Lacking the kind of outrageous stunts and car chases that make the best of the poliziotteschi genre so entertaining, Sergio Sollima's film goes for social commentary and the idea that even people like Vito are pawns in the machinations of people much higher up. Unfortunately this makes for a rather bland film. Thank goodness, then, for Oliver Reed, who delivers a fantastic, riveting performance that alone makes REVOLVER a must-see. He won't let you take his eyes off him when he's on-screen and more than makes up for the somewhat more wooden performances of his co-stars.



REVOLVER is presented on Eureka's Blu-ray in both Italian and English language versions. In terms of special features, the first thing worth pointing out is that there are two sets of subtitles, because the menu doesn't, so toggle around with your subtitle control to get the one you prefer. One is a direct transcription of the English language dub, the other is newly translated from the Italian. 



Other extras include the always listenable Stephen Thrower talking about both the film and the career of Sergio Sollima for just over twenty minutes, a new Kim Newman - Barry Forshaw commentary track, an archival commentary with Fabio Testi, trailers and radio spots. The first 2000 copies come with an 'O' card slipcase and a booklet with essays on the making of the film and Ennio Morricone's Eurocrime soundtracks.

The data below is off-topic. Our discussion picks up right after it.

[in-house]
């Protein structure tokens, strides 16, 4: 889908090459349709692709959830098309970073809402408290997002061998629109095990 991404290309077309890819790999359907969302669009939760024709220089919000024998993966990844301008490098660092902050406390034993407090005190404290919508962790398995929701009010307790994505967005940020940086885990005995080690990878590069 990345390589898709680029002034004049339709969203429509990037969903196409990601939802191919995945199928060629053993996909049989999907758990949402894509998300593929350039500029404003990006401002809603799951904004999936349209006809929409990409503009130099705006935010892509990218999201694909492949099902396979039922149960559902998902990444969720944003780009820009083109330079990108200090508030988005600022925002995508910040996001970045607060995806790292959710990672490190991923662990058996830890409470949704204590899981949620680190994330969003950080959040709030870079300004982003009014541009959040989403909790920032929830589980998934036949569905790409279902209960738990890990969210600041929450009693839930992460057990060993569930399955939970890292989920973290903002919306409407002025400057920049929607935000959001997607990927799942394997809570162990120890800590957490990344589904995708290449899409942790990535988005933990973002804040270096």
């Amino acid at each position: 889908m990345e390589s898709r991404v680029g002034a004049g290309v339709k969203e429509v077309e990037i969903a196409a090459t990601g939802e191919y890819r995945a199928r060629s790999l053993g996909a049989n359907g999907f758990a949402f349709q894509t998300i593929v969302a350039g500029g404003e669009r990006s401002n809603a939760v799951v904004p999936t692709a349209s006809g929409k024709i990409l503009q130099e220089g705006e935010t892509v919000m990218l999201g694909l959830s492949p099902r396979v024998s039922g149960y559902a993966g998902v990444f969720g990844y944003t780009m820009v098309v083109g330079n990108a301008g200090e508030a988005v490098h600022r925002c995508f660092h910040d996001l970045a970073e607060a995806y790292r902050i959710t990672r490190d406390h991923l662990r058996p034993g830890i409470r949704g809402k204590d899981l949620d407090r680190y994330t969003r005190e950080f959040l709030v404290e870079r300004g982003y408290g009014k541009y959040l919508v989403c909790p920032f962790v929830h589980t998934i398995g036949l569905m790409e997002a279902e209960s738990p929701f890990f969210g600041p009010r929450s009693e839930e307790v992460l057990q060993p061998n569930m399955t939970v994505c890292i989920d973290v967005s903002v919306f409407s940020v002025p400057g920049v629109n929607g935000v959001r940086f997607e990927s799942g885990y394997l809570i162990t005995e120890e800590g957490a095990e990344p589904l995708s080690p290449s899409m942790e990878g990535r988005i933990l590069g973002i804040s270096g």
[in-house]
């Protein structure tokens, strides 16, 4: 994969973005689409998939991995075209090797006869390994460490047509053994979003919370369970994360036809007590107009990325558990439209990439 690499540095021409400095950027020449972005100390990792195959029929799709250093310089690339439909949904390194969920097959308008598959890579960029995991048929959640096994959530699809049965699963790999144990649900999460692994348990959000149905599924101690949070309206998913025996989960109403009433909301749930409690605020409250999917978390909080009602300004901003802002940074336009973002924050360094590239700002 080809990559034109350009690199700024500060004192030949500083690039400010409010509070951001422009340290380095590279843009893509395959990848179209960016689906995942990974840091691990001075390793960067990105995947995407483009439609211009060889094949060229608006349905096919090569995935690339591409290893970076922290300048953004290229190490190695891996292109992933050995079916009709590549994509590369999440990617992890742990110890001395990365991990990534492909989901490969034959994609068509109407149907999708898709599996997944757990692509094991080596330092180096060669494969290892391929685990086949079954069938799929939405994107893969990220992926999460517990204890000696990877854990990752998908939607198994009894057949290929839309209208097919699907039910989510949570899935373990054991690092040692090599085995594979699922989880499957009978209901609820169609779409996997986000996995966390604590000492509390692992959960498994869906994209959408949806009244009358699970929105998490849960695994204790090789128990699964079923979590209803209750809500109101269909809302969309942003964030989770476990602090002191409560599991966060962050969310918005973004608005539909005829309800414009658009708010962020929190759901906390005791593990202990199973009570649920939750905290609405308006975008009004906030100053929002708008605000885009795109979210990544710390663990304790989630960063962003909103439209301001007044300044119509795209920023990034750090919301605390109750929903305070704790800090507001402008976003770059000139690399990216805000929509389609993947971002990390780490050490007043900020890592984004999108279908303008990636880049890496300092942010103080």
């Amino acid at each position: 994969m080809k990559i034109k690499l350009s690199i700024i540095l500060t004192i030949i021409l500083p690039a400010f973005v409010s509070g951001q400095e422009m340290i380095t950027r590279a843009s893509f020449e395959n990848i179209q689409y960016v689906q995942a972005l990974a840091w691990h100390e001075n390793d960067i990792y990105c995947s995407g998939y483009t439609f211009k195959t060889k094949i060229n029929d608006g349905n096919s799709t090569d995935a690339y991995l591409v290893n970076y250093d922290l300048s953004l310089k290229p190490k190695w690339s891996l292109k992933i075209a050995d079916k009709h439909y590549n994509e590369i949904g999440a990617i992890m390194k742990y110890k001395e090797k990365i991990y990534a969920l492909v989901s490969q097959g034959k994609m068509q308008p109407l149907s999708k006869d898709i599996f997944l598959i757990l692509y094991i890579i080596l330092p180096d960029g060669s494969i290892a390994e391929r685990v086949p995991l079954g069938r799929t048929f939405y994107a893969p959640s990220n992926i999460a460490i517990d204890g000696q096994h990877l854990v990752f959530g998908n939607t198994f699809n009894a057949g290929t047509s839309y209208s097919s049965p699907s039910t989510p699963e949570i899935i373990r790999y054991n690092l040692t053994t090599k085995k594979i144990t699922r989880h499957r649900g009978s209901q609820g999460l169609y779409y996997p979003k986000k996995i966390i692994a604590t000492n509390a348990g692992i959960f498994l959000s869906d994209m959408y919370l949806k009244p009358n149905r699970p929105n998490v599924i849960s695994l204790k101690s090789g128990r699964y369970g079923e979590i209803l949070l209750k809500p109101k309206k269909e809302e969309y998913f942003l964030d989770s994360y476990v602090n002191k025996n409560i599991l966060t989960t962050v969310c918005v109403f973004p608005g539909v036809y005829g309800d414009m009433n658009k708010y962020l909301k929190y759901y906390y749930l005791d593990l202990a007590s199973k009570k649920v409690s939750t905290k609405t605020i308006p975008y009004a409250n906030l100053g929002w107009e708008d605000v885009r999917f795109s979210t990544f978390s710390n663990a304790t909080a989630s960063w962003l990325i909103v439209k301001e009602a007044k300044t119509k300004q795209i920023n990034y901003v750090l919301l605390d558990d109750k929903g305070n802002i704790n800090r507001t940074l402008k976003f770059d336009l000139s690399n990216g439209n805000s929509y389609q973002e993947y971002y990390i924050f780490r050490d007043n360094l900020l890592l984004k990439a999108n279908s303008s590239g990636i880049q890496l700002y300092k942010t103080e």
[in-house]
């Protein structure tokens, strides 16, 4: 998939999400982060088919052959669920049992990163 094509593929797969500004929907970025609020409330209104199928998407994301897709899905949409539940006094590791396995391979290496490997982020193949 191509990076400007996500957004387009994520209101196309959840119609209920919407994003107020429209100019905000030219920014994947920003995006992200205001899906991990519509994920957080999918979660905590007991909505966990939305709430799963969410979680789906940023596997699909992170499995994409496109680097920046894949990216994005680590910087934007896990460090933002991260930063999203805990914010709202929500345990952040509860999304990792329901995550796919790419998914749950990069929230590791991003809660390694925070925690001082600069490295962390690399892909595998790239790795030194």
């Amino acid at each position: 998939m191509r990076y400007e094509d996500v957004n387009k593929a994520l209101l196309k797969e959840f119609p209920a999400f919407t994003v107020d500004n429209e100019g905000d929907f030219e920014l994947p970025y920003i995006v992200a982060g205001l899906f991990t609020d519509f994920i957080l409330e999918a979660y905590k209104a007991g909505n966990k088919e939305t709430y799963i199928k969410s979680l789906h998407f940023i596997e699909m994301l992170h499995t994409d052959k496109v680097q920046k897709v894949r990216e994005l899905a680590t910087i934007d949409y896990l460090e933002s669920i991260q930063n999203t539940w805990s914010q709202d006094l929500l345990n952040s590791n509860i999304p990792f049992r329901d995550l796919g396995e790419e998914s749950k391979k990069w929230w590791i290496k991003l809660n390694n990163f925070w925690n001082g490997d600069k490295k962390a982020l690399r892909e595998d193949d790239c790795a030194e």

Sergio Sollima's REVOLVER is out on Blu-ray from Eureka now

Friday, 20 May 2022

Ghosts of the Ozarks (2022)




"A Weird Western?"


And there just aren't enough of those, are there? So it's nice to see GHOSTS OF THE OZARKS getting a UK Digital release from Signature. 

We're in Arkansas just after the American Civil War. James (Thomas Hobson) is a medical man who has been invited by his uncle Matthew (Phil Morris) to come to the remote, isolated village of Norfork where a doctor is badly needed, the previous one having left under mysterious circumstances.



One evening James is beset in the forest by a man who tries to rob him of precious gems he doesn't have. Escaping he encounters a red smoke that seems to contain monsters, after which he almost immediately finds himself at the walled town of Norfork.